Energy systems in the Global South can be conceptualised as expanding systems – in terms of territory, overall consumption and involved institutions and agents. While in the terms of territory, energy supply for rural areas is often looked at, urban areas in the Global South show high dynamics in terms of evolving socio-technical systems. On the level of cities, highly centralised national systems are found to be confronted with a growing importance of renewable and, thus, decentralised energy generation. The city of Arequipa and its environs in Southern Peru offer an interesting case, where two different logics of low-carbon energy transition can be observed. On one hand side, recent years brought a rise in solar thermal devices, used by households. 55.000 solar systems, produced by local companies, ensure hot water provision of households, substituting electricity. On the other hand, a large scale 20 MW PV park was built by an international company, now feeding the growing energy demand of the city through the national grid. We apply an institutionalist approach to the spatial context of Arequipa to analyse the urban energy system. By looking at the structuring effects of institutions and agency of actors on local and national level, we are able to exemplarily scrutinise the role of local actors in urban energy transitions in the Global South. In detail, we are focussing on the role of local authorities within power relations that are questioned by decentralisation. Therefore, a qualitative, explorative field research has been conducted.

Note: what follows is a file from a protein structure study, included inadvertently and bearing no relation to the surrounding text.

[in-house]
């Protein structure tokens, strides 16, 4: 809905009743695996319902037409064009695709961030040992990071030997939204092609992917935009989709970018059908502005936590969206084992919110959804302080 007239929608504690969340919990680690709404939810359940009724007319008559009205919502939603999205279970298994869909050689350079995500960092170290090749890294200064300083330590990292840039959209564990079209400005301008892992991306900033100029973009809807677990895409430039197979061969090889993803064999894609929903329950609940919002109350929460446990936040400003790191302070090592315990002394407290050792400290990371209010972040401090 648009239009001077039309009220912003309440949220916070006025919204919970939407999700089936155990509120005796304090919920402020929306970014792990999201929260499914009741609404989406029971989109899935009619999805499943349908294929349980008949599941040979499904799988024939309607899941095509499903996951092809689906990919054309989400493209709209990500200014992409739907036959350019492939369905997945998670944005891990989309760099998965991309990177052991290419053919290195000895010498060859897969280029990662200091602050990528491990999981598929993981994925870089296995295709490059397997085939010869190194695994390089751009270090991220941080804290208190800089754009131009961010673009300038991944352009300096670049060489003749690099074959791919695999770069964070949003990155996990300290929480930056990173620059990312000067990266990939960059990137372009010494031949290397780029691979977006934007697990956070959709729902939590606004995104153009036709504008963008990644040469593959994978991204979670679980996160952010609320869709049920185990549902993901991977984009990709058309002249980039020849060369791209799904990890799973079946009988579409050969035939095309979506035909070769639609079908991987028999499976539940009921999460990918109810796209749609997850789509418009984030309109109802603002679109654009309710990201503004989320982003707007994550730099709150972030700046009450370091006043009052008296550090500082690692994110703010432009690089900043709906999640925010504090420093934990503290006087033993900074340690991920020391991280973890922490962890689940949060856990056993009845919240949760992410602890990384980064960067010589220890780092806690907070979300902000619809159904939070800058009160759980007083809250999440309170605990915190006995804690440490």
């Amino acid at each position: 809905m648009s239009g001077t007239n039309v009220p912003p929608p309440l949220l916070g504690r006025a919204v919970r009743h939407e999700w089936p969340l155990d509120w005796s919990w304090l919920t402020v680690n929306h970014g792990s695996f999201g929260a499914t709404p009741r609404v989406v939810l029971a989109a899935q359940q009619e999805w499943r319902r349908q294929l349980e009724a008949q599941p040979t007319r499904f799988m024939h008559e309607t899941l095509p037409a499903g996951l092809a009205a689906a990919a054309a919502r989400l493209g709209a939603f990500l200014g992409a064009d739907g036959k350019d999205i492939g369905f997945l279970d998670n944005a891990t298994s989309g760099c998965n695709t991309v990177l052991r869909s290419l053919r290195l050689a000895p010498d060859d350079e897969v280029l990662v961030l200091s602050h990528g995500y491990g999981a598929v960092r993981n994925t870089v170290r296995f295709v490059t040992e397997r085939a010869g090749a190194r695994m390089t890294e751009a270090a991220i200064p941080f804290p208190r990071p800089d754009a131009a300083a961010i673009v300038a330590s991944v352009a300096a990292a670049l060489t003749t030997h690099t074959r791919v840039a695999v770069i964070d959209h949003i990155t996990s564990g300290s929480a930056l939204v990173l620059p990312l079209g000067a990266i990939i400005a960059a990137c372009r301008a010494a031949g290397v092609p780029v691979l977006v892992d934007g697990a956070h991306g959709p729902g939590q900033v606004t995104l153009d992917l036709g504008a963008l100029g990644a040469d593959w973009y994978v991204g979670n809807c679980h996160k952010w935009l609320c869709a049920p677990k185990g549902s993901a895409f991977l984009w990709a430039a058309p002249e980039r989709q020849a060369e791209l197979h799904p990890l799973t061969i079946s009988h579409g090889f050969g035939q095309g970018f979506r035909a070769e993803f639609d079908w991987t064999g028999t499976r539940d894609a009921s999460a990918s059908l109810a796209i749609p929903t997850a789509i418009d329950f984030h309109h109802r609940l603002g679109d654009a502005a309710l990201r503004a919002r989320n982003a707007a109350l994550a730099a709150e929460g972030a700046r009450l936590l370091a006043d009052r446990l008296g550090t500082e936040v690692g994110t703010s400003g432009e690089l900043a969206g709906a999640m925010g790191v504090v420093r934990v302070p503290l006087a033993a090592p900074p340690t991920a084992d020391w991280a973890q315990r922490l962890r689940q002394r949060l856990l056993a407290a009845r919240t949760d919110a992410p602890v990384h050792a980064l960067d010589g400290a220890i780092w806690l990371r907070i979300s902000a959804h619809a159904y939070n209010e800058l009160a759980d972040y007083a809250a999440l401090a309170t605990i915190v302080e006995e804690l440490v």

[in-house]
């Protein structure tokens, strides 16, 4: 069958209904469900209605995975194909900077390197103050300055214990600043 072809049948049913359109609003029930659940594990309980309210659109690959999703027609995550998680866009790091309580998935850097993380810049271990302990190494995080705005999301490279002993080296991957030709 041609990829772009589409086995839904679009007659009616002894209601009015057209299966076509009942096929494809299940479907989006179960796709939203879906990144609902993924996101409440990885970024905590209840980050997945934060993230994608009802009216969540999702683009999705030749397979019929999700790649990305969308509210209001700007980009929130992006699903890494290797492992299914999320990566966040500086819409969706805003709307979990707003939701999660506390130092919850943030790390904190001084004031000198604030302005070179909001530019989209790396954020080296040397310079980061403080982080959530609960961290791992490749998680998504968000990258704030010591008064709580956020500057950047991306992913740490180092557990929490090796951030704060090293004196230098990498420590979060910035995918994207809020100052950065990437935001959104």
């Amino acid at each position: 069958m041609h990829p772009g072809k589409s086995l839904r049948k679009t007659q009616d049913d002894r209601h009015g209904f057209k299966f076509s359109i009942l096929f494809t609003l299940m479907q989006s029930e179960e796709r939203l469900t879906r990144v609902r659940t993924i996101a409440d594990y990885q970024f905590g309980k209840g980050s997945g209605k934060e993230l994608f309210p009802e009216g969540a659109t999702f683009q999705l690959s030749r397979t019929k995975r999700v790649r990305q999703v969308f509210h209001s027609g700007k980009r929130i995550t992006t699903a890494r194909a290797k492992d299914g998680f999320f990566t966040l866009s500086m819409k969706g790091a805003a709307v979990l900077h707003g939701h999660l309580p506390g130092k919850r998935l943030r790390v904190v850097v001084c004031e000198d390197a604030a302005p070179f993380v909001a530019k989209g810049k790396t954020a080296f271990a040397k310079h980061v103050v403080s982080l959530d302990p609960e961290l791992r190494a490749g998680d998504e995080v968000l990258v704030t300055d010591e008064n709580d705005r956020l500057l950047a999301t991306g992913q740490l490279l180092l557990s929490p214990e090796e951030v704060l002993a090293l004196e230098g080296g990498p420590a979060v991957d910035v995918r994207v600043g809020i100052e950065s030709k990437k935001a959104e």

Uneven electricity infrastructure in Rio de Janeiro’s favelas as assemblage
Francesca Pilo (University of Amsterdam, The Netherlands)
Inequalities in urban service delivery appear to be an indicator, and a contributor of, urban fragmentation in the cities of the Global South (Graham and Marvin 2001; Bakker 2003; Coutard 2008). However, these inequalities can be seen as a “continuum of configurations” rather than as a simple opposition between “fully connected access” and a “disconnection” to the grid (Jaglin 2004). This presentation addresses an “intermediate situation” of access to the electricity service, that of the precarious connection to the grid in Rio de Janeiro’s favelas. How this uneven electricity infrastructure is produced? Instead of approaching this configuration by reviewing the practices used by inhabitants to access the grid, this presentation will explore this situation by examining spatial electricity management by the private operator, and its relationship to urban insecurity. The actual configuration of an uneven electricity infrastructure will be analyzed as an assemblage (McFarlane and Anderson 2011) produced through heterogeneous dynamics of territorialization, and material processes that reshape the contours of the relation between space and politics.